I like to look for the good in anyone, and it has been a real struggle the last few years. I applaud the notion of rapid deployment of vaccine testing and production of much needed supplies. I fear this could've been handled better to prevent the deaths we have had, but it is impressive what this country can do if tasked. I'm pissed at the president for not understanding the problems of community spread and acting more responsibly as our leader, but he did institute a rapid response finally. Could he have positioned us better? Yes, but every president has been caught with their pants down on something.
I don't know.
I won't go into this president's failures here, this is already too long and frankly, I could write all week and not cover what I feel are tremendous failures with long term repercussions I believe the Biden presidency will have challenge after challenge just to fix problems and that's only if the world stabilizes and nothing else becomes an immediate problem. That's not how the world works and we're already looking at potential problems rising up in the Middle East that will likely rear its ugly head within the next month.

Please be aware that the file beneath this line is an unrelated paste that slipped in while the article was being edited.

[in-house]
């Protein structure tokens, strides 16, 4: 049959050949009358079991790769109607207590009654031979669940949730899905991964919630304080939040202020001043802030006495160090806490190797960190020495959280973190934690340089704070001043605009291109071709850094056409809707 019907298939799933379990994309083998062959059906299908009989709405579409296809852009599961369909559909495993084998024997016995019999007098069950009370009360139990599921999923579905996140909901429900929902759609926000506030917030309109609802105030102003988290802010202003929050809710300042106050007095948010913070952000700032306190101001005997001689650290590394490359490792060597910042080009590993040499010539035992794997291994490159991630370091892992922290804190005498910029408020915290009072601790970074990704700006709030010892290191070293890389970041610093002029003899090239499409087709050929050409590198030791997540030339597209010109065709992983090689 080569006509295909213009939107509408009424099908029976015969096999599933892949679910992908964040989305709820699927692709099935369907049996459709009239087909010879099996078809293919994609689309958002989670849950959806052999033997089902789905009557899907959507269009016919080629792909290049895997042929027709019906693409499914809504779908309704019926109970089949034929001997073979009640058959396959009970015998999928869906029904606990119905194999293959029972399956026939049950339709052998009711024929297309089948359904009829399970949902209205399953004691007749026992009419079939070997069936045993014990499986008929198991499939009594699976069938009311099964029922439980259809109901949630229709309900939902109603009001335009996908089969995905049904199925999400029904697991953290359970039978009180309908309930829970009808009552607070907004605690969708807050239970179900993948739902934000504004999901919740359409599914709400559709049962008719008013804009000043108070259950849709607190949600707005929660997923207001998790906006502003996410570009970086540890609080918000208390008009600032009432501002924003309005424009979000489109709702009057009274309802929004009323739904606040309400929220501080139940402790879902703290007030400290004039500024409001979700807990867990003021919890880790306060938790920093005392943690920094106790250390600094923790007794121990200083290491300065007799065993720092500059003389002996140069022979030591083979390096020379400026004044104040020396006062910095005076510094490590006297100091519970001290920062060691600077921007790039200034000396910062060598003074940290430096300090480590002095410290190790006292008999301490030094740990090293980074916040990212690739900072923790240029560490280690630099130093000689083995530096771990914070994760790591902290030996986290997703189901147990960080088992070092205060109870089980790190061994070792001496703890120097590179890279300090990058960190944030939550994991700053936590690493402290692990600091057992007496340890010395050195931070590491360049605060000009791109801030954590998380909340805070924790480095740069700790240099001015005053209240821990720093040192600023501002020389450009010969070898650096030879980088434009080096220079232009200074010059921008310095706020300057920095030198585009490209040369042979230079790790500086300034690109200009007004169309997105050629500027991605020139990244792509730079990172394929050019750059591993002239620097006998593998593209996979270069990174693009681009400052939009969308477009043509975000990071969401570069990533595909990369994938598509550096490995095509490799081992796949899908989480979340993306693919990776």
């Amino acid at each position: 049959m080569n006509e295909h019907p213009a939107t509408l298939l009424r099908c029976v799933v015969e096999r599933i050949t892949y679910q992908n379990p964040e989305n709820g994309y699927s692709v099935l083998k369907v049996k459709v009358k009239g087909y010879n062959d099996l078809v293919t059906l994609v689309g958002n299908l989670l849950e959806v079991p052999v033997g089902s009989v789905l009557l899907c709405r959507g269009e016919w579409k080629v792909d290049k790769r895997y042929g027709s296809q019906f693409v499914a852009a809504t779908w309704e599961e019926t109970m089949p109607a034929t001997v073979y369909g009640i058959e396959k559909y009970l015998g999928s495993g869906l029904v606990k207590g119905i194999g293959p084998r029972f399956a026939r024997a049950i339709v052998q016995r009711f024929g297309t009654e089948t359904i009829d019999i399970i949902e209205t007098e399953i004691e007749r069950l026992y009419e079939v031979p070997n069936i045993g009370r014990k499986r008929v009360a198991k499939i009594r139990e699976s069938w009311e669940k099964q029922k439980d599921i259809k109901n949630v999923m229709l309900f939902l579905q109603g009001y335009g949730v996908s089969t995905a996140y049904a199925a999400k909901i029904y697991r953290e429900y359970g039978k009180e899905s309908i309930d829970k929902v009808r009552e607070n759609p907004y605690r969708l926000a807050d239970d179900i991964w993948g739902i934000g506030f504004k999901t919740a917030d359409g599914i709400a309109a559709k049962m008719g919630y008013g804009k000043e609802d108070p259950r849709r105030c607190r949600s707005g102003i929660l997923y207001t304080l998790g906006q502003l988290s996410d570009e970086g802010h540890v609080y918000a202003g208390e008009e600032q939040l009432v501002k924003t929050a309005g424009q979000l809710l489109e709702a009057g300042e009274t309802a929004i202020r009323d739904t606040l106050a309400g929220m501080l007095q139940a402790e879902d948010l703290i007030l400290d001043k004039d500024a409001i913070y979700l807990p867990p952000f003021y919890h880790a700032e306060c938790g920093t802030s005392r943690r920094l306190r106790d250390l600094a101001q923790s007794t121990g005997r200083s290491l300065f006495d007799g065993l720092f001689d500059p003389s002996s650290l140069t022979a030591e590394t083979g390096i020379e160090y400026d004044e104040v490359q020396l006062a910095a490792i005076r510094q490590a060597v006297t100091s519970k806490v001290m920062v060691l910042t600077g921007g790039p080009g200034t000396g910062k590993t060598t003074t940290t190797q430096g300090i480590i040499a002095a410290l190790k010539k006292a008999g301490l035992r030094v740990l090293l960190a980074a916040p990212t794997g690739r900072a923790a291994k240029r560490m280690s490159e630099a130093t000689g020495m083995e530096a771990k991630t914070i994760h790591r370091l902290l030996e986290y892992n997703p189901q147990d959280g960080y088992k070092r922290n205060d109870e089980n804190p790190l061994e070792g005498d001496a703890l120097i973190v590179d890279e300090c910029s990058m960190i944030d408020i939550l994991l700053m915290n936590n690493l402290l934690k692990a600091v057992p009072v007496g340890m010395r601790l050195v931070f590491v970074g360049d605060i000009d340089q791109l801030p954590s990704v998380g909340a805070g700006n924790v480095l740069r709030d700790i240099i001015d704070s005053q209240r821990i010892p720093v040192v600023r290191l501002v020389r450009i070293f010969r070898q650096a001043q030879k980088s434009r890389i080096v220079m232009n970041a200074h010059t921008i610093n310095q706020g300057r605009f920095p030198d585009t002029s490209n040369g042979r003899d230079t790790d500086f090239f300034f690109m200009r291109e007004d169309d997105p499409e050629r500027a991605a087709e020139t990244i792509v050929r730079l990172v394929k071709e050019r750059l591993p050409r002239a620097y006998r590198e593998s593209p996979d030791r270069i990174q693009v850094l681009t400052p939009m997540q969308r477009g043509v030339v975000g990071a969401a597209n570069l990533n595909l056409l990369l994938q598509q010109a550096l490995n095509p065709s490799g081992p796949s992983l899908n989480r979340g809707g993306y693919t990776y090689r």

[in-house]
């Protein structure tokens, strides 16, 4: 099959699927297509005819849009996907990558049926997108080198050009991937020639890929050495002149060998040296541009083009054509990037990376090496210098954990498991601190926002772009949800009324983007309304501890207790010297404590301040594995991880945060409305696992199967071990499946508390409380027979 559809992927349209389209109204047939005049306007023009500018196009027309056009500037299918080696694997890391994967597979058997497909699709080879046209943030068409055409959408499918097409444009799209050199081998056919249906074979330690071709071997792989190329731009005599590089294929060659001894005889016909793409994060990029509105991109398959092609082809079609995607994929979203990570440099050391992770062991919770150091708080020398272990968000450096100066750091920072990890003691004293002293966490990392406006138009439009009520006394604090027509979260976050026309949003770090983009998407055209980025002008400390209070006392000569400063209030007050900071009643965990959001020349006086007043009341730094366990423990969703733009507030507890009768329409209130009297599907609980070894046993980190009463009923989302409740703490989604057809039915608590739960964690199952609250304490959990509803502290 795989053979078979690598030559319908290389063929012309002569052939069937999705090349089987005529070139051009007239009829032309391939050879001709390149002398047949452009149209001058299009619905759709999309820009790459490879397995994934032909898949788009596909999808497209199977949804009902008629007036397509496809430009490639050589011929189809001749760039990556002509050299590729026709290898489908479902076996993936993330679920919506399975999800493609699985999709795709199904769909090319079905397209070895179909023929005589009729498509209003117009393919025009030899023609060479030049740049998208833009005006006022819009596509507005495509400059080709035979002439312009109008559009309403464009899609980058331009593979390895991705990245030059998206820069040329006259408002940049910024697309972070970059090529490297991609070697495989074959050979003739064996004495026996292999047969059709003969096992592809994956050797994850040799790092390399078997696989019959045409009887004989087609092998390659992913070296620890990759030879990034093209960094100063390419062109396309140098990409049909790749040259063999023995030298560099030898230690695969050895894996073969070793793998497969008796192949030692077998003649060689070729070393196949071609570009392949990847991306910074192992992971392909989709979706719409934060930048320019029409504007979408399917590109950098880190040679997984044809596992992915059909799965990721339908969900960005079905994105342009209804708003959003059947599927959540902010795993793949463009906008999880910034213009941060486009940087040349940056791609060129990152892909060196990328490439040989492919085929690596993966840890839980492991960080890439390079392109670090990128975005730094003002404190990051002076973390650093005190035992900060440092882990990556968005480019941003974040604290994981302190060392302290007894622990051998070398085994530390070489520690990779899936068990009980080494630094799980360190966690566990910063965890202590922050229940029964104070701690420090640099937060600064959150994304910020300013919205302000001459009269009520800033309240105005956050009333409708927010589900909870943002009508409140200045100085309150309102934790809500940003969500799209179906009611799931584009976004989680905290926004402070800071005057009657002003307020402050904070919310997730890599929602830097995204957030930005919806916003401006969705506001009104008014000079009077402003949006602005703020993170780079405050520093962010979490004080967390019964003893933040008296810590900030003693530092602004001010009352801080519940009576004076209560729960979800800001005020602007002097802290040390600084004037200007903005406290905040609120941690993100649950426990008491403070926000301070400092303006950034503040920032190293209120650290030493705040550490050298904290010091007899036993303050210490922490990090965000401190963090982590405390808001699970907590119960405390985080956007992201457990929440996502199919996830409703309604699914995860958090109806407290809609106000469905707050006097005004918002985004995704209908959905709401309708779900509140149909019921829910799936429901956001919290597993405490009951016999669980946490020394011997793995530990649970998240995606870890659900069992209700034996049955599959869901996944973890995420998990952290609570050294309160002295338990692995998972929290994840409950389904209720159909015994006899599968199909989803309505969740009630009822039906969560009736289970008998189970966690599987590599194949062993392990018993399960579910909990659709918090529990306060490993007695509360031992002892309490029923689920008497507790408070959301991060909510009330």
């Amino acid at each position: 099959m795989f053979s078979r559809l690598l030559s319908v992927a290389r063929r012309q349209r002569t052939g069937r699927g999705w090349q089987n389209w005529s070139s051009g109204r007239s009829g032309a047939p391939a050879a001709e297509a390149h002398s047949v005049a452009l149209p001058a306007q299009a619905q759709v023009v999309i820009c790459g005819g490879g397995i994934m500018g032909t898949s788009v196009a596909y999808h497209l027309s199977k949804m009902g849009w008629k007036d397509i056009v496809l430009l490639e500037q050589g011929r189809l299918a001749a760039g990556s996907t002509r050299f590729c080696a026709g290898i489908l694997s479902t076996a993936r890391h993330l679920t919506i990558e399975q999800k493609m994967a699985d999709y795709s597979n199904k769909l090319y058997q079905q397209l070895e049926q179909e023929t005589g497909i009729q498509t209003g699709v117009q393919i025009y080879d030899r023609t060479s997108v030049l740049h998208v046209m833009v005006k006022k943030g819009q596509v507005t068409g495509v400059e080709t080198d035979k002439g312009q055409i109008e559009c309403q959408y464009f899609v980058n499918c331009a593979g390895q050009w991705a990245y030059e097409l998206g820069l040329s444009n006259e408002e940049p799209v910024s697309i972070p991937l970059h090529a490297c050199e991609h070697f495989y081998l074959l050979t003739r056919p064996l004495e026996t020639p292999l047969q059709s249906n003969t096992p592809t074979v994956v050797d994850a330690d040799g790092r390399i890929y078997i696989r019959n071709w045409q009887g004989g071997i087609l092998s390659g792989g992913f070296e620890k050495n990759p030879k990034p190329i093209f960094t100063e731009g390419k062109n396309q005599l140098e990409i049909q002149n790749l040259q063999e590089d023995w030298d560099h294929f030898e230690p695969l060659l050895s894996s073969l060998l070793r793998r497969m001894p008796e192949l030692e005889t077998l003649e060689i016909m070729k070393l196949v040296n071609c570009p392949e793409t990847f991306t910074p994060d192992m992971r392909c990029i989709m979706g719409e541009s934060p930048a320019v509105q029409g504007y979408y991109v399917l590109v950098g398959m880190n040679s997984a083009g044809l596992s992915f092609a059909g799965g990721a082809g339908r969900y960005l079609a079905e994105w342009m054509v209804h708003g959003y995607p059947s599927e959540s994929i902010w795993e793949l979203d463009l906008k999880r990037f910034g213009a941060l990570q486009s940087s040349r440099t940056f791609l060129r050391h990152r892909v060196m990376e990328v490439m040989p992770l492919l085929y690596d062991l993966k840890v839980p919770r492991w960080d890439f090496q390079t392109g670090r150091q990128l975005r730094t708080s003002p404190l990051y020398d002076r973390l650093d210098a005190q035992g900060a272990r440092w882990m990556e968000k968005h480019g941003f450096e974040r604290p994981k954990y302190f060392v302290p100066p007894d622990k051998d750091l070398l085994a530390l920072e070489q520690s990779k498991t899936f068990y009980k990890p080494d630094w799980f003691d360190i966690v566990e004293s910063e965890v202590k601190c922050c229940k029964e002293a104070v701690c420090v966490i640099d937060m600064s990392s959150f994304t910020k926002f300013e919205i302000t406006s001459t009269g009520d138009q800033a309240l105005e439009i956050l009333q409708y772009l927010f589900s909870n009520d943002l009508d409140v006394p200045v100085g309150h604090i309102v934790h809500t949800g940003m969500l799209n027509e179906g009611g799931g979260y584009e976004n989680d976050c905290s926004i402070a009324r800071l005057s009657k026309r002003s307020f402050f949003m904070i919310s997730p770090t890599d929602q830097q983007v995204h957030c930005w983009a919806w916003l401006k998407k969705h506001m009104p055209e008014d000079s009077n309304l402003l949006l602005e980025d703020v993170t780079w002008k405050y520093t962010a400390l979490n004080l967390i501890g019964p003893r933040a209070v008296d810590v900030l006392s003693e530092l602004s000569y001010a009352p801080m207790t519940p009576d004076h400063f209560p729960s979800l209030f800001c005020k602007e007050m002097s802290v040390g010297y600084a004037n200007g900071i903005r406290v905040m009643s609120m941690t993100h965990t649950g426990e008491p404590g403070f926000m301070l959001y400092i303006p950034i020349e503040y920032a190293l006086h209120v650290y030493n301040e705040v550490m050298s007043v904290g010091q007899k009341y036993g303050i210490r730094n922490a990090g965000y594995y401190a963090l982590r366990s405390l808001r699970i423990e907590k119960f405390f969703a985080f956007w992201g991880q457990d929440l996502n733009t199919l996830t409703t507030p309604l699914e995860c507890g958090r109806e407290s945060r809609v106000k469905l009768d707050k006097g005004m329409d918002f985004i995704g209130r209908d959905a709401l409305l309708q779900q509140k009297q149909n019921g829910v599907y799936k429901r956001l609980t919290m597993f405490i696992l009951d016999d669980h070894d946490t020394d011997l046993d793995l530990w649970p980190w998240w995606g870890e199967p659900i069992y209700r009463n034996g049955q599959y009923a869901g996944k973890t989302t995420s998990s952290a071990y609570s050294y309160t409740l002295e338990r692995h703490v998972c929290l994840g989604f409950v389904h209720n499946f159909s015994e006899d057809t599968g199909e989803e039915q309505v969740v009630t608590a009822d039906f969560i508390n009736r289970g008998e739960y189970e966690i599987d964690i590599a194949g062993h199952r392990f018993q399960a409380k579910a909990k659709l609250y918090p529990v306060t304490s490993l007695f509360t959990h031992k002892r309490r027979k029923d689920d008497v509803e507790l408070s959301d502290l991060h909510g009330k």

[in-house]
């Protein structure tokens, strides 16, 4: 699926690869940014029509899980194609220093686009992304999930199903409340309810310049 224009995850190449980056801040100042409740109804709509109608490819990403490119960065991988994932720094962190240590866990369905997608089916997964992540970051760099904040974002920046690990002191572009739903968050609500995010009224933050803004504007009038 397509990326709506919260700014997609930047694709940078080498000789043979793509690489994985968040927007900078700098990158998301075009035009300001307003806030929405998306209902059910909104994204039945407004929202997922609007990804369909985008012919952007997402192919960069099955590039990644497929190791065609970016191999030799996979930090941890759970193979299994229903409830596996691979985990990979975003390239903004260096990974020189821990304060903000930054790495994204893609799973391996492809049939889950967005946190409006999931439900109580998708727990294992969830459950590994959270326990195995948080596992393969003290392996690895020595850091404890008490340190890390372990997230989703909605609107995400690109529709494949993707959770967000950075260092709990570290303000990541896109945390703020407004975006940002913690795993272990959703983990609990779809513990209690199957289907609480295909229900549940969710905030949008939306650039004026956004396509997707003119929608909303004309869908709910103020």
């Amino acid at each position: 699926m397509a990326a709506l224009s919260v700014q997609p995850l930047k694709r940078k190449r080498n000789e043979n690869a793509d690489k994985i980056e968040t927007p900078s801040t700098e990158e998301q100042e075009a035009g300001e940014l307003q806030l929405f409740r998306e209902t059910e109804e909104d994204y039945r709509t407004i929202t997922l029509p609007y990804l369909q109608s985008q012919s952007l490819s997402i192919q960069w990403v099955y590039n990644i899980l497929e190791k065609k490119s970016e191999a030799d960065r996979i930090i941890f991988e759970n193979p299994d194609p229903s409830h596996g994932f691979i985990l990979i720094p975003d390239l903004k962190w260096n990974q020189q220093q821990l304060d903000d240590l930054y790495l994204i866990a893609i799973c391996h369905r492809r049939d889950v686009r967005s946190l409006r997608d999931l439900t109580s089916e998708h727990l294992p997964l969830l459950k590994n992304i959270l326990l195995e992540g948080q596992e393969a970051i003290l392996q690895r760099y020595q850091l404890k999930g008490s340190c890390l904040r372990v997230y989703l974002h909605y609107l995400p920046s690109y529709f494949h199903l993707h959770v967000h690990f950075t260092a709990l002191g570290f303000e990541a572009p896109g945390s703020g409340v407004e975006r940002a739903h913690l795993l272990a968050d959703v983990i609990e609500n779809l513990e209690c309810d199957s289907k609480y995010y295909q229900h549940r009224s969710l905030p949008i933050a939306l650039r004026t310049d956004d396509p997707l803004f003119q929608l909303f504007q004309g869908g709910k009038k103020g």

The president continues to act like he's not interested in a smooth transition of power and I feel internal strife that will hamper the next administrations efforts to proceed.
Biden will have to be flawless, and history shows no human who could be that good. So this is going to be a rocky time.
Though I don't know.
Dad, if you're listening, I could use your guidance. Though I'm guessing you'd tell me something like,"that'll be up to you do figure out, I taught you what I know, now it's up to you."
I miss you dad. I don't think this was your "good dictator" though I feel he would like to be a dictator by his actions. I pray for a peaceful or at least manageable transition. I think as we move forward I'd like to ask the country a question my dad's dad would ask, "are you helping or hindering?" I guess we could ask ourselves this no matter who is in charge?